Jatropha curcas (PROSEA)

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Plant Resources of South-East Asia
List of species

Jatropha curcas L.

Protologue: Sp. pl. 2: 1006 (1753).


Curcas purgans Medik. (1771), Curcas indica A. Rich. (1853), Jatropha afrocurcas Pax (1909).

Vernacular names

  • Physic nut, purging nut (En). Poughère, pignon d'Inde (Fr)
  • Indonesia: jarak kosta jarak pagar (general), balacai (Moluccas)
  • Malaysia: jarak belanda, jarak keling, jarak pagar (Peninsular)
  • Papua New Guinea: kadel, lam (Gunantuna, New Britain)
  • Philippines: tagumbau-na-purau (Iloko), tuba (Igorot, Bikol, Tagalog), tubang-bakod (Tagalog)
  • Cambodia: kuang, lohong
  • Laos: nhao
  • Thailand: ma yao (northern), sabuu dam, salot paa (central)
  • Vietnam: dầu mè, ba dậu nam.


J. curcas probably originated from Mexico and Central America, but it was introduced long ago in all tropical regions and some subtropical regions like Florida and South Africa. It is cultivated throughout the Malesian region, though especially in the drier areas.


The seed oil is possibly the best known product of J. curcas applied as a cathartic, although application often leads to poisoning. Seeds themselves are also used as a cathartic, as well as an anthelmintic, and in the treatment of gout and skin diseases. They are often a source of poisoning, both in animals and humans. The latex is used as a vulnerary by the Malays. It is used to treat ear disease, toothache, eczema and scabies in Indonesia, as a styptic in India, and in Cambodia it is applied to sores and ulcers. The fresh, viscous juice flowing from the leaf stalks or stems is employed to arrest bleeding, and to treat ulcers, cuts and abrasions. It is said to promote healing by coagulating the blood and forming an airtight film when dry, resembling that produced by collodium. Furthermore, it is a successful local remedy for ringworm. Decoctions of leaves or roots are a good cure for diarrhoea and to treat polyuria, whereas a decoction of the leaves is also employed as a cough remedy. Leaves are applied to wounds and itches (Cambodia), as an antiparasitic to scabies, and as a rubefacient to treat paralysis and rheumatism (Indonesia). In India, crushed leaves are applied as a cataplasm to swollen breasts, and as a lactagogue. The bark is bruised and placed in the mouth as a cure for the bites of snakes or other animals. The bark is also used as a poultice for sprains and dislocations. In Goa, the root bark is applied externally for rheumatism. The fresh stems are used as toothbrushes, to strengthen the gums, and to cure bleeding, spongy gums or gum boils. The juice may kill fish, and can also be applied for stupefying them while hunting (the Philippines). In arid and semi-arid regions J. curcas is commonly planted as living fence and for erosion control. A dark blue dye from the bark has been used in the Philippines for colouring cloth, fishing nets and lines. The oil is used for the manufacture of candles and soap and as fuel for cooking, whereas the seed-cake is applied as fertilizer.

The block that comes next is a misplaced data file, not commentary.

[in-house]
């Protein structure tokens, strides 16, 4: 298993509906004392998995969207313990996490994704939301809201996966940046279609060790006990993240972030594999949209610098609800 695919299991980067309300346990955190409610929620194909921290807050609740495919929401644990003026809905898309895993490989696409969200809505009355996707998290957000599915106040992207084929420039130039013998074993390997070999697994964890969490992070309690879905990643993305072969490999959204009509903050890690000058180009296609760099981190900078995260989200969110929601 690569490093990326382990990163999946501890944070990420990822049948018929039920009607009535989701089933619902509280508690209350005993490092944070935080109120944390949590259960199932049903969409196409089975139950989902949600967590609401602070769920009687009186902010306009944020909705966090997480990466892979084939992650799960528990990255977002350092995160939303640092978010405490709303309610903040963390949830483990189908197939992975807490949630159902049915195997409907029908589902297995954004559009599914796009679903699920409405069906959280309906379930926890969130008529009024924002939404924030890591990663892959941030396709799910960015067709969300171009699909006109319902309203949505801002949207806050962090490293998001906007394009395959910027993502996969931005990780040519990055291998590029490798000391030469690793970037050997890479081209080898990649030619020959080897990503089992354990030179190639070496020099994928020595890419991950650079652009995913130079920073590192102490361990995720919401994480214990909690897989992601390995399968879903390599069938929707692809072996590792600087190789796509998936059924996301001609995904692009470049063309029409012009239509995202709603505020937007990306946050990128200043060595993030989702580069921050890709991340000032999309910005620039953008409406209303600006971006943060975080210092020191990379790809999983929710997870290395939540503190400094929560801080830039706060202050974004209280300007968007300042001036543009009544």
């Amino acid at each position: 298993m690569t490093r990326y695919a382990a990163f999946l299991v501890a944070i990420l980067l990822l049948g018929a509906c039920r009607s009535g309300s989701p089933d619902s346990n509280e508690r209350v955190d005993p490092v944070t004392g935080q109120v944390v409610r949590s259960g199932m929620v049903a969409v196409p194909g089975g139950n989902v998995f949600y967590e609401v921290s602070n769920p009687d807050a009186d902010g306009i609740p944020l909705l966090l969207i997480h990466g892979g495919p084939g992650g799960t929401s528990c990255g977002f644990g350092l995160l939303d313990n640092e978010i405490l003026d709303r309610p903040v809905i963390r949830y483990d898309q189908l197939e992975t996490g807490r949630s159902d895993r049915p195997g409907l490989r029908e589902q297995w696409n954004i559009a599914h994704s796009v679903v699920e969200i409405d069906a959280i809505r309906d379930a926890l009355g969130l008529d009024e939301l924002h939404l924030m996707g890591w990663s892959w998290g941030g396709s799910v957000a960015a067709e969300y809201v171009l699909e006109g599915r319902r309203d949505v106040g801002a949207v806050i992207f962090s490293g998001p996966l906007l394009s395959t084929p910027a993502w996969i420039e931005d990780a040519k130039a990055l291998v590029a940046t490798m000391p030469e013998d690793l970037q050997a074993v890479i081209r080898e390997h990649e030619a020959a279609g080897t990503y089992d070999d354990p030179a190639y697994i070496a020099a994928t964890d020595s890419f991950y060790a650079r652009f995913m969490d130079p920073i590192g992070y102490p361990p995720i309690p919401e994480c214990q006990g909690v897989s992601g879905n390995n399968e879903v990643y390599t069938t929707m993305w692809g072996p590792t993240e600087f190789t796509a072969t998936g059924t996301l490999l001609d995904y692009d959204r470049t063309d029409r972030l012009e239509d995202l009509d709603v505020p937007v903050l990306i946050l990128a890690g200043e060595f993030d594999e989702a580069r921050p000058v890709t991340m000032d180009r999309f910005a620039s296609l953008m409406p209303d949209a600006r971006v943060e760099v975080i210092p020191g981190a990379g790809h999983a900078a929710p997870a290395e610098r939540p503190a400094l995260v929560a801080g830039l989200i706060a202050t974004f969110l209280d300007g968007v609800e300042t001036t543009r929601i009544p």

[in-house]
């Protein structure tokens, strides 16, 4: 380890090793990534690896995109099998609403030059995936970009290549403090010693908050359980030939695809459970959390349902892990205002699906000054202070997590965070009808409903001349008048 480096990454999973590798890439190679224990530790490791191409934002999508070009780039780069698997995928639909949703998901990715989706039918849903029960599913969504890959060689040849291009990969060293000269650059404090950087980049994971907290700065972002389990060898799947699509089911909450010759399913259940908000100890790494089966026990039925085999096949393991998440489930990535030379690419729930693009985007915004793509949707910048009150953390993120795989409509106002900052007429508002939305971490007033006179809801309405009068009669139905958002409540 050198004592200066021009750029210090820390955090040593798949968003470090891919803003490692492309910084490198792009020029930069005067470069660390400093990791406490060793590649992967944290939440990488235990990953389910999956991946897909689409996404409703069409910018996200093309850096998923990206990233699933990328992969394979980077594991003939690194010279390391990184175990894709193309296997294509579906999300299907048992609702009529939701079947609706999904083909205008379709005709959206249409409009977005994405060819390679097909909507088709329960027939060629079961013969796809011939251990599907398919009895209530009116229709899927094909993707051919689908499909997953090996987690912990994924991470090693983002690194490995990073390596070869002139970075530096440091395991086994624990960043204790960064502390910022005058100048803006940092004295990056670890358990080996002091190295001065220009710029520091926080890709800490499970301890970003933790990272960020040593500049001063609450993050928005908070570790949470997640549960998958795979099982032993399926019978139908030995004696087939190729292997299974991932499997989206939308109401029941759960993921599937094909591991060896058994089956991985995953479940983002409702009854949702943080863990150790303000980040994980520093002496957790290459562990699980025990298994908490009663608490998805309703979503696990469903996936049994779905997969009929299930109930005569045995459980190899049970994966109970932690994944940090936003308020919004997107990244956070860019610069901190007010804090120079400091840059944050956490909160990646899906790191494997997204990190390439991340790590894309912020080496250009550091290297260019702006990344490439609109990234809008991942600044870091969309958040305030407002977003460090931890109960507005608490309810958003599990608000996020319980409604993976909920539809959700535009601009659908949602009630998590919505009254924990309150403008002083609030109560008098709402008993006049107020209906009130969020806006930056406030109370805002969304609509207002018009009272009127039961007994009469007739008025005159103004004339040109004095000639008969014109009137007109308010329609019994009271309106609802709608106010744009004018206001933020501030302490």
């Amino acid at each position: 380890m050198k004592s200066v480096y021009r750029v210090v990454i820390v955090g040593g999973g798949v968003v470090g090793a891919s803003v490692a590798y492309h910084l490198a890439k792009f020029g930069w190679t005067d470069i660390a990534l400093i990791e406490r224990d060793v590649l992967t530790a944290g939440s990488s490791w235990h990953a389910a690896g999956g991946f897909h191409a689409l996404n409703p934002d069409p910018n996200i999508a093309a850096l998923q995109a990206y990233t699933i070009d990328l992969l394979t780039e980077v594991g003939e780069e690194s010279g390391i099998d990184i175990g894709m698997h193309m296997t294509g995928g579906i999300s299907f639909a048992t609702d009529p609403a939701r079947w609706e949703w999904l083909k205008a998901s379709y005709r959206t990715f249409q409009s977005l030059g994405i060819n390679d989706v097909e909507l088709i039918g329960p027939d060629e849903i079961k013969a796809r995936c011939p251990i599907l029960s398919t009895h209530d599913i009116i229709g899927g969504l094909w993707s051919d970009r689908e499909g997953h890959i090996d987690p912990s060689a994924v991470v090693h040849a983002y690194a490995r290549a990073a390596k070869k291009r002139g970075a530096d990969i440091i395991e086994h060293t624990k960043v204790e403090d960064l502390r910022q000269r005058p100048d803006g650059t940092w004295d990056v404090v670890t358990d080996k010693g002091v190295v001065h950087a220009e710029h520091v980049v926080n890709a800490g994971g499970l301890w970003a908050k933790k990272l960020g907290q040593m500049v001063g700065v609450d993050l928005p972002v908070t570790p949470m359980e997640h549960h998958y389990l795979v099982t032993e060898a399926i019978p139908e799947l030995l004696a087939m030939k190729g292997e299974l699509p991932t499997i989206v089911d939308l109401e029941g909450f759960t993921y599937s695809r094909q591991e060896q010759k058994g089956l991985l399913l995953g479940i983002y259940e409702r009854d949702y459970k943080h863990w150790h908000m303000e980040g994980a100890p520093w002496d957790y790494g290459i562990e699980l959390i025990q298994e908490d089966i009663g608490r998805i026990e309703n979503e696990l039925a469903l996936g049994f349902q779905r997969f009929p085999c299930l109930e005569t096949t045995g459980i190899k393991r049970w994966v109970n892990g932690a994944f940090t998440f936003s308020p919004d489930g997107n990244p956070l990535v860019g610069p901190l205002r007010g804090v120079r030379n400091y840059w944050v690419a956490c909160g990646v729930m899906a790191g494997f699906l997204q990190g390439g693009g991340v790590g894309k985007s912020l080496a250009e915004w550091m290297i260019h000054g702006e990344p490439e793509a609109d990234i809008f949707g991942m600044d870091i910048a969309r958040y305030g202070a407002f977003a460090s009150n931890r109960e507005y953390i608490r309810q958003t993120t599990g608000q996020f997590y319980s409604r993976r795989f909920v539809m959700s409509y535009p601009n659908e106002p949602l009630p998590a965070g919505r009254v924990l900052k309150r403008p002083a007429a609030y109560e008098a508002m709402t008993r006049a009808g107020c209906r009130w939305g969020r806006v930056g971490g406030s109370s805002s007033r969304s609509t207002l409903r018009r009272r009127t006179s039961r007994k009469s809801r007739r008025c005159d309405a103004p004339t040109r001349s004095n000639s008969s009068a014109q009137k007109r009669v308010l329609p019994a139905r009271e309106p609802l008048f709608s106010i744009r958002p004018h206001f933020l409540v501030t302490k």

• A somewhat succulent shrub or small tree up to 5(-8) m tall with pink latex, bark smooth, shiny, greenish-brown or yellowish-grey, peeling off in papery scales.
  • Leaf blade broadly ovate in outline, usually shallowly (3-)5(-7)-lobed or occasionally not lobed, 7-14(-18) cm × 5.5-14(-18) cm, shallowly to deeply cordate at base, sparsely puberulous along the veins below at first, otherwise glabrous, petiole (3-)10-15(-20) cm long, glabrous.
  • Inflorescence subcorymbose, peduncle up to 5(-7) cm long; male flowers with ovate calyx lobes about 2 mm long, petals fused in lower half, about 3 mm long, greenish-yellow, stamens 10, in two whorls of 5; female flowers with about 4 mm long calyx lobes, petals about 6 mm long, staminodes present, stigmas bifid.
  • Fruit broadly ellipsoid, 2.5-3 cm × 2 cm; seeds about 1.7 cm long, black, with minute caruncle.

J. curcas frequently escapes from cultivation and may become naturalized. It grows on well-drained, well-aerated soils and is well-adapted to low fertility. It may be found on rocky slopes, dry river beds and similar habitats, from sea-level up to 1700 m altitude.

Selected sources

122, 190, 202, 284, 287, 332, 338, 418, 573, 580, 690, 899, 984, 1010, 1128, 1135, 1178, 1187, 1380, 1400, 1409, 1500, 1525, 1571.


S. Susiarti, E. Munawaroh & S.F.A.J. Horsten